If we are serious about solving this problem, there needs to be a way for other outdoor enthusiasts to provide funding via purchases of outdoor gear like camping equipment, tents, binoculars, etc.. Non-consumptive users dramatically outnumber hunters.
….and they’ve been freeloading for years. It’s aboht time they share in the burden of protecting and restoring wild places and the creatures that call them home.
I’ve tried to find a list of specific items (via google) that are taxed by the Pittman-Robertson Act without much luck. I always wonder when I see non hunters in the woods and wonder what they pay if any on their equipment?
From what I’ve read on https://wsfrprograms.fws.gov/ it ain’t much:
– 11% tax on firearms and ammunition
– 10% tax on pistols, handguns and revolvers
– 11% tax on bows, quivers, broadheads, points
– $0.43 per arrow shaft
The Dingell-Johnson model that includes the R3 efforts looks promising. However, I have a hard time believing paid “television or even social media” will recruit more hunters. It’s all about access, access, access. Why would we divert limited funds from research, surveys, management of wildlife and/or habitat, and acquisition or lease of land, just to line the pockets of facebook and the like? If this is a pilot program fine, but we need a sound calculation on cost-per-hunter-acquisition here.
– How much does it cost to recruit a hunter?
– How much does each new hunter in turn contribute per season vs estimated lifetime value to the Pittman-Robertson fund?
Being a public land hunter, I was surprised to read in the 2016 FHWAR that 85 percent of hunters hunted on privately-owned land (64 percent exclusively so). However, The largest single drop from in hunting expenditures from 2011 to 2016 is $6b in the ‘other’ category—a category that includes expenditures for lands owned and lands leased.
Comparing 2011 vs 2016 paints an interesting picture. Leased land actually grew in expenditures from $1.1b in 2011 to $1.4b in 2016, while the total acreage dropped from 420m to 131m. That’s a 289% increase in price-per-acre from $2.66 in 2011 to $10.34 in 2016.
Owned land expenditures dropped drastically from 6b to 1.6b. I guess once you buy land you’re less likely to buy it again in the future.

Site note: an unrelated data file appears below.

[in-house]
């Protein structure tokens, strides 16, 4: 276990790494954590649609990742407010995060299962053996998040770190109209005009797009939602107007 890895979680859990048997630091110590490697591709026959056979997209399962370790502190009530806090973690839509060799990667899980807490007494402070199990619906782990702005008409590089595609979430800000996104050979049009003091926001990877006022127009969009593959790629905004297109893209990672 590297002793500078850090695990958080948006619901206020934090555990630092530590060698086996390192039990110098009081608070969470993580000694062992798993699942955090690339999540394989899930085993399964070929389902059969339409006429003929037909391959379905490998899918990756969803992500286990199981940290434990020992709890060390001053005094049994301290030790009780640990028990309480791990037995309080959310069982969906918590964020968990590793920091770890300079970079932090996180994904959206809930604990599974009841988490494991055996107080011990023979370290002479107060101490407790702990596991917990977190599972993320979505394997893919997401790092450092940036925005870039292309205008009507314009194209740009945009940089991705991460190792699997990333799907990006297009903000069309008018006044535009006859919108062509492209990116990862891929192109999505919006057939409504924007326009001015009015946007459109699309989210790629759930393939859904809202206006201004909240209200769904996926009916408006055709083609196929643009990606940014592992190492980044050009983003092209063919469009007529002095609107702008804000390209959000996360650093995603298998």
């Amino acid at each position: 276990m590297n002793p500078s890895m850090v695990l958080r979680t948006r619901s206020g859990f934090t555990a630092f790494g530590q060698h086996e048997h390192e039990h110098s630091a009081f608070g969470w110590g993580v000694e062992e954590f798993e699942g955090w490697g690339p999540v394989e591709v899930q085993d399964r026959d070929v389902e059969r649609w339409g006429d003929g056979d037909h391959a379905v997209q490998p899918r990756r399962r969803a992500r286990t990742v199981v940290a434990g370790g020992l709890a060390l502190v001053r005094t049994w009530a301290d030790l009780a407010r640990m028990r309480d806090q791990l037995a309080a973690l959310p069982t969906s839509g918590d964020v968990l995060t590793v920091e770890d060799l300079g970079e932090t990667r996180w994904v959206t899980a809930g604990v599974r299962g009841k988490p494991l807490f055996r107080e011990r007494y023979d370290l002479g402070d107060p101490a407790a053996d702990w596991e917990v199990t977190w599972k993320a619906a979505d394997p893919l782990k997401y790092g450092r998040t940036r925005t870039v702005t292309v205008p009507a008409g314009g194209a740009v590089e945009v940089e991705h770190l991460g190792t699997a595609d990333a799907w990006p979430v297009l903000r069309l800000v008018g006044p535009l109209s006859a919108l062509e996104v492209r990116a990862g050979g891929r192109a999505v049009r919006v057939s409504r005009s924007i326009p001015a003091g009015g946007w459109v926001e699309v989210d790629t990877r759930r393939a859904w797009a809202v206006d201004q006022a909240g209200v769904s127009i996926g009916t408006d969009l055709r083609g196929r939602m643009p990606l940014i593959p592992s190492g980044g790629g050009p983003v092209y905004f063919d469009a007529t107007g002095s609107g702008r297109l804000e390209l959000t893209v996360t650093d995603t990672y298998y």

All this is to say, in the absence of good public land access for hunting and a Byzantine bureaucracy of clunky .gov websites, people are incentivized to hunt private. And private land hunters that can, or are willing, to buy or lease are getting squeezed.
Bureaucrats with remedial instruction programs and social media campaigns will not increase hunter recruitment
If you want more of anything, increase habitat and repress predation.
Works every time
By opening easily accessible public land we could create many new opportunities for hunter success, interest and mentorship.
Most states have thousands of acres in the Federal Refuge system
If hunting is allowed at all it’s extremely restricted.
Most refuges allow no trapping or predator hunting and much is closed to the public all together.
This could be changed with little or no expensive at all.
Simply ease restrictions and allow public hunting access on what is already public land.
Any any all efforts will be for naught as long as (for example) Clean Water Act protections are removed – especially those on wetlands and headwaters. What good is recruiting more anglers if habitats are degraded and bad water quality makes fish unsafe for consumption?
And I agree that excise taxes should be placed on items that nonconsumptive users of wildlife (birders, wildlife photographers, etc.) purchase; problem though is none of those things are “consumables” in the way that cartridges and arrows are. Unfortunately there’s no magic to be had.
And I, for one, have a really hard time imagining members of “Generation X-box” getting up well before dawn to be in a duck blind at the start of a hunt. Or streamside when the trout begin to rise. Or packing into the backcountry. Or… One of the REAL roadblocks to getting kids outside is those addictive screens they (and we) stare at all day. Oh, and the fact that they’re all terrified of pretty much anything that flies, crawls, swims or walks on 4 legs.
Of course the longterm issue was brought out a few years ago in a F&S (I think) article in which the author wrote that as the number of hunters declines, policy decisions on wildlife-related issues will be increasing made by non-hunters. Unlike some “Chicken Little” types who equate non- with anti-, the author was more sanguine; his point being that sportspersons who hunt/fish legally and ethically are the BEST illustrators of not only our shared heritage, but also of people who hold that heritage in the highest esteem. And it’s down to us to police ourselves and use programs like Operation Game Thief to weed out the bad apples.
As long as they keep taking away public land access the amount of hunters will keep dropping, not everyone can afford to hunt private land. You can do all you want to get youths involved in hunting but if there is not a place to hunt your waisting time. Youths depend on parents, and older people to take them hunting if there is no place to hunt they all stay home. Private land hunting might be where the money is, but public land is where the numbers are.